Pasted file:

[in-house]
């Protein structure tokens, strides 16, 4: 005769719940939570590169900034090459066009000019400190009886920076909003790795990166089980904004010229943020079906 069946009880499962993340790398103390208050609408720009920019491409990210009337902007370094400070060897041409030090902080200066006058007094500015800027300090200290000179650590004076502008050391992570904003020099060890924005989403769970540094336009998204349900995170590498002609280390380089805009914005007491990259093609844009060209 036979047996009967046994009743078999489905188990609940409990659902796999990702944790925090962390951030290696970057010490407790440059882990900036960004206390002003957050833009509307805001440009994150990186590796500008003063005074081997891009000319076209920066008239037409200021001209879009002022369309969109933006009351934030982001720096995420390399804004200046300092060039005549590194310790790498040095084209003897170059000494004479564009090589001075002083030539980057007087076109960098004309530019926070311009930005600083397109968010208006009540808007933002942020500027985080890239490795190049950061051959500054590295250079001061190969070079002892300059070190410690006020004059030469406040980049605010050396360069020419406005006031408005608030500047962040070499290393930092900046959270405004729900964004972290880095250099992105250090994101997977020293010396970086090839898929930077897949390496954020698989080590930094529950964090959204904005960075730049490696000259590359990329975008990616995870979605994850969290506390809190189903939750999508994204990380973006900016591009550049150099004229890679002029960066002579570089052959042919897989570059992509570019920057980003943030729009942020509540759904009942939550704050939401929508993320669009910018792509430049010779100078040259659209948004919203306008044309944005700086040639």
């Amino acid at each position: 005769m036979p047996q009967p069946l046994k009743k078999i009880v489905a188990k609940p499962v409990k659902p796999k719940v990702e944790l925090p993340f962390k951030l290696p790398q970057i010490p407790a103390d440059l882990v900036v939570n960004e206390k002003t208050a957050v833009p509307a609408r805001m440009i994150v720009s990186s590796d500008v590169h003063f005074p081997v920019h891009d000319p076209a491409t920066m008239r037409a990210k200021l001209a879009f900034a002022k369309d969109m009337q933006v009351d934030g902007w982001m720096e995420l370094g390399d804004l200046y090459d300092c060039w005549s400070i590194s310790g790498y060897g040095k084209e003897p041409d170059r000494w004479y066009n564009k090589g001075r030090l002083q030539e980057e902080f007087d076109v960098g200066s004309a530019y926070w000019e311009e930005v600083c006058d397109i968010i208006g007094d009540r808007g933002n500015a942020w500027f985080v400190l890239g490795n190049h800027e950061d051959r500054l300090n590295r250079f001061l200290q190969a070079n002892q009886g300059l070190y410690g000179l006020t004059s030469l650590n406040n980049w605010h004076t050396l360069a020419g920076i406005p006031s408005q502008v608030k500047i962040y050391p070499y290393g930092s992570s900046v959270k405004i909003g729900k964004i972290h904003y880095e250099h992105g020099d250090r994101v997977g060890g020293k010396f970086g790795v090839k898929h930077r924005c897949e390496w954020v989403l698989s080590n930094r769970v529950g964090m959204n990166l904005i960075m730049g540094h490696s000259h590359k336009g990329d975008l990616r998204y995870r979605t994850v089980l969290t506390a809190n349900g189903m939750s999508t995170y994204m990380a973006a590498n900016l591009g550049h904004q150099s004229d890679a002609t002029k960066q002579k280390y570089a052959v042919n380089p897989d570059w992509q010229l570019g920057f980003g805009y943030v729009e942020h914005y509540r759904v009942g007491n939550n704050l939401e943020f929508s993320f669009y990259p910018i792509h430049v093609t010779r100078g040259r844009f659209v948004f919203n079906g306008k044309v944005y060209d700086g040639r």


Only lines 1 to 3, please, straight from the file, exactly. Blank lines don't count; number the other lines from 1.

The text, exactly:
[in-house]
């Protein structure tokens, strides 16, 4: 005769719940939570590169900034090459066009000019400190009886920076909003790795990166089980904004010229943020079906 069946009880499962993340790398103390208050609408720009920019491409990210009337902007370094400070060897041409030090902080200066006058007094500015800027300090200290000179650590004076502008050391992570904003020099060890924005989403769970540094336009998204349900995170590498002609280390380089805009914005007491990259093609844009060209 036979047996009967046994009743078999489905188990609940409990659902796999990702944790925090962390951030290696970057010490407790440059882990900036960004206390002003957050833009509307805001440009994150990186590796500008003063005074081997891009000319076209920066008239037409200021001209879009002022369309969109933006009351934030982001720096995420390399804004200046300092060039005549590194310790790498040095084209003897170059000494004479564009090589001075002083030539980057007087076109960098004309530019926070311009930005600083397109968010208006009540808007933002942020500027985080890239490795190049950061051959500054590295250079001061190969070079002892300059070190410690006020004059030469406040980049605010050396360069020419406005006031408005608030500047962040070499290393930092900046959270405004729900964004972290880095250099992105250090994101997977020293010396970086090839898929930077897949390496954020698989080590930094529950964090959204904005960075730049490696000259590359990329975008990616995870979605994850969290506390809190189903939750999508994204990380973006900016591009550049150099004229890679002029960066002579570089052959042919897989570059992509570019920057980003943030729009942020509540759904009942939550704050939401929508993320669009910018792509430049010779100078040259659209948004919203306008044309944005700086040639």
């Amino acid at each position: 005769m036979p047996q009967p069946l046994k009743k078999i009880v489905a188990k609940p499962v409990k659902p796999k719940v990702e944790l925090p993340f962390k951030l290696p790398q970057i010490p407790a103390d440059l882990v900036v939570n960004e206390k002003t208050a957050v833009p509307a609408r805001m440009i994150v720009s990186s590796d500008v590169h003063f005074p081997v920019h891009d000319p076209a491409t920066m008239r037409a990210k200021l001209a879009f900034a002022k369309d969109m009337q933006v009351d934030g902007w982001m720096e995420l370094g390399d804004l200046y090459d300092c060039w005549s400070i590194s310790g790498y060897g040095k084209e003897p041409d170059r000494w004479y066009n564009k090589g001075r030090l002083q030539e980057e902080f007087d076109v960098g200066s004309a530019y926070w000019e311009e930005v600083c006058d397109i968010i208006g007094d009540r808007g933002n500015a942020w500027f985080v400190l890239g490795n190049h800027e950061d051959r500054l300090n590295r250079f001061l200290q190969a070079n002892q009886g300059l070190y410690g000179l006020t004059s030469l650590n406040n980049w605010h004076t050396l360069a020419g920076i406005p006031s408005q502008v608030k500047i962040y050391p070499y290393g930092s992570s900046v959270k405004i909003g729900k964004i972290h904003y880095e250099h992105g020099d250090r994101v997977g060890g020293k010396f970086g790795v090839k898929h930077r924005c897949e390496w954020v989403l698989s080590n930094r769970v529950g964090m959204n990166l904005i960075m730049g540094h490696s000259h590359k336009g990329d975008l990616r998204y995870r979605t994850v089980l969290t506390a809190n349900g189903m939750s999508t995170y994204m990380a973006a590498n900016l591009g550049h904004q150099s004229d890679a002609t002029k960066q002579k280390y570089a052959v042919n380089p897989d570059w992509q010229l570019g920057f980003g805009y943030v729009e942020h914005y509540r759904v009942g007491n939550n704050l939401e943020f929508s993320f669009y990259p910018i792509h430049v093609t010779r100078g040259r844009f659209v948004f919203n079906g306008k044309v944005y060209d700086g040639r």